Vet – and Poppy

Friday morning

I’m sitting in the sunshine waiting for the vet to arrive – a change to be considering the health of my dog rather than me.

The vet, Heide Coissieux, is a remarkable woman. About my age, she still works full time, is as supple and energetic as a woman 20 years younger, and is gentle, compassionate and skilful with animals. 

She cared for our earlier dogs, Boucheka and Sean, at the end of their lives, so my time as a client goes back 17 years. 

Heide lives with her family up in the hills, on a remote farm near Campestre. She has lived here for so long that she might as well be French. But she is actually German, and as she once told me, the daughter of a senior Nazi officer. Now she is very much a Cévenol, passionate about the environment and all issues Green.

I just wish she would turn up on time. She takes so long with each animal that I wanted to be first in the queue, arrive 15 minutes early and have been sitting here for 45 minutes. 

Friday afternoon

Well, when Heide did arrive, she spent a leisurely and caring hour with Poppy, who for some reason decided to get herself into a more than usual frenzy about being at the vets.

As usual we had to put a muzzle on while Heide examined her and did the usual rather unpleasant things (emptying anal glands!), though seemed impervious to the usual vaccination and other injections for her dog passport.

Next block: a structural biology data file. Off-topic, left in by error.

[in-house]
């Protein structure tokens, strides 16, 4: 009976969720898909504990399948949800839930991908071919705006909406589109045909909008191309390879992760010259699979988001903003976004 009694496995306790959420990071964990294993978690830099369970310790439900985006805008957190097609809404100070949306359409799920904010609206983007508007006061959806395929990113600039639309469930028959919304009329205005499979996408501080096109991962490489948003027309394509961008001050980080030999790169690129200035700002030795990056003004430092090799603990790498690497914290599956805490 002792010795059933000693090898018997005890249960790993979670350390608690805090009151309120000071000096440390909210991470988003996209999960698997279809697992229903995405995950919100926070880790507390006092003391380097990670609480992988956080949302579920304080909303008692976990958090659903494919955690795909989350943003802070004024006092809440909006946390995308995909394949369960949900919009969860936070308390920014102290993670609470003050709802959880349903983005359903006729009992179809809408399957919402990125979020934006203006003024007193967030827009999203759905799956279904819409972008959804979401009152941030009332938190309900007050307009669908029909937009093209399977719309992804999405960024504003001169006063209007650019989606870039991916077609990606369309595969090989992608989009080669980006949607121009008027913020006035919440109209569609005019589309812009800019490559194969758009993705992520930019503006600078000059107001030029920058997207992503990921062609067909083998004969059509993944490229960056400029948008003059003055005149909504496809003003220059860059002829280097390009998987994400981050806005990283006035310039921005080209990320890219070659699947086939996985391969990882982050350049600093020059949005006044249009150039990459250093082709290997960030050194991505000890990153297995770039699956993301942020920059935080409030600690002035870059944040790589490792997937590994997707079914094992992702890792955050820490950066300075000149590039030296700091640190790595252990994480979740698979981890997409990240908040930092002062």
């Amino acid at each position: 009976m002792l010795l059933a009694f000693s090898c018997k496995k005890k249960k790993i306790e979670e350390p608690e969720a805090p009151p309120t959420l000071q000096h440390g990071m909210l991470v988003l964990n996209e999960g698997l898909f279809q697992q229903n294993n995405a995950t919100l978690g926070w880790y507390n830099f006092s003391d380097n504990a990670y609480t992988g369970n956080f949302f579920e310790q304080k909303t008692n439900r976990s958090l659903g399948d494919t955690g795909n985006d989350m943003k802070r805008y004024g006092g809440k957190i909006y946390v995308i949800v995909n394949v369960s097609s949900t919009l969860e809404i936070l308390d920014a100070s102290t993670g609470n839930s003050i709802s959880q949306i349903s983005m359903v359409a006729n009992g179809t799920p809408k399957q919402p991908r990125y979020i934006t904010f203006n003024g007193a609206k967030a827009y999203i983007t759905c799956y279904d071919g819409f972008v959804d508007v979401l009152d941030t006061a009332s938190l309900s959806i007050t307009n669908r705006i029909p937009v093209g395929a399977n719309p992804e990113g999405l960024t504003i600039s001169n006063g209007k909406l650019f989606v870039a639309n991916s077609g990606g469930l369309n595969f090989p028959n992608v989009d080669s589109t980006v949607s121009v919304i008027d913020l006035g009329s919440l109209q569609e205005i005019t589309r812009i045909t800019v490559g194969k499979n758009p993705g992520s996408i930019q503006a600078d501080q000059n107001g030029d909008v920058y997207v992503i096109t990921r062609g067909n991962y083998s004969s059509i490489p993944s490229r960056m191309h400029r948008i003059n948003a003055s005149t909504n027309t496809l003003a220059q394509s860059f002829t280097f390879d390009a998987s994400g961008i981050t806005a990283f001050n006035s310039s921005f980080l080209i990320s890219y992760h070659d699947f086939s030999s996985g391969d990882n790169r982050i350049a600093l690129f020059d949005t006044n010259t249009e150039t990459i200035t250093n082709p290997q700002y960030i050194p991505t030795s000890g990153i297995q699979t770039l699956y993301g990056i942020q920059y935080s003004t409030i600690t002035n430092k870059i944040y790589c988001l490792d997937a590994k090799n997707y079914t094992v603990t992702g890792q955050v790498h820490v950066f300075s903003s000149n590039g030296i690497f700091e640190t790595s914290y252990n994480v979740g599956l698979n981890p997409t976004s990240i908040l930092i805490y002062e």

I discussed with Heide that Poppy seems a bit more anxious in the months since I came out of hospital and she has prescribed a medication called zylkene for situations when Poppy might be stressed (like now!).

We then talked about the fact that Poppy is putting on weight, despite my cutting down on her diet, and trying to throw her ball to compensate for reduced walks, and the fact that she has been sick three times in the past month. Heide was quite firm that I should take her off the Pedigree Chum (disgusting tins of dog food that Poppy loves) and give her dry food, some of it in a rolling cylinder with holes to encourage her to play/work for her food, and that she should be given four or five small meals through the day, to make the food easier to digest.

That afternoon Poppy was in such a state, panting and trembling, that I went back to Heide, who gave her an injection to calm her.  That has happened before, but only when given Frontline to which she was allergic (and now gets a monthly pill, Bravecto, against fleas and tics.

Sunday evening

I have just delivered Poppy to Hans and Margaret, so she does not see me pack to go to England.  It has not been an easy two days. Yesterday she more or less refused to eat all day, but then wolfed down a large portion while I was away listening to a (very good) concert.  Today she did not eat until four and has since refused to touch the dry food.  Heide has said it is a question of holding out till she is truly hungry.  Hope Hans and Margaret hold out well!

Of course the real torture will be if Margaret cooks anything with cheese, Poppy’s great passion in life.

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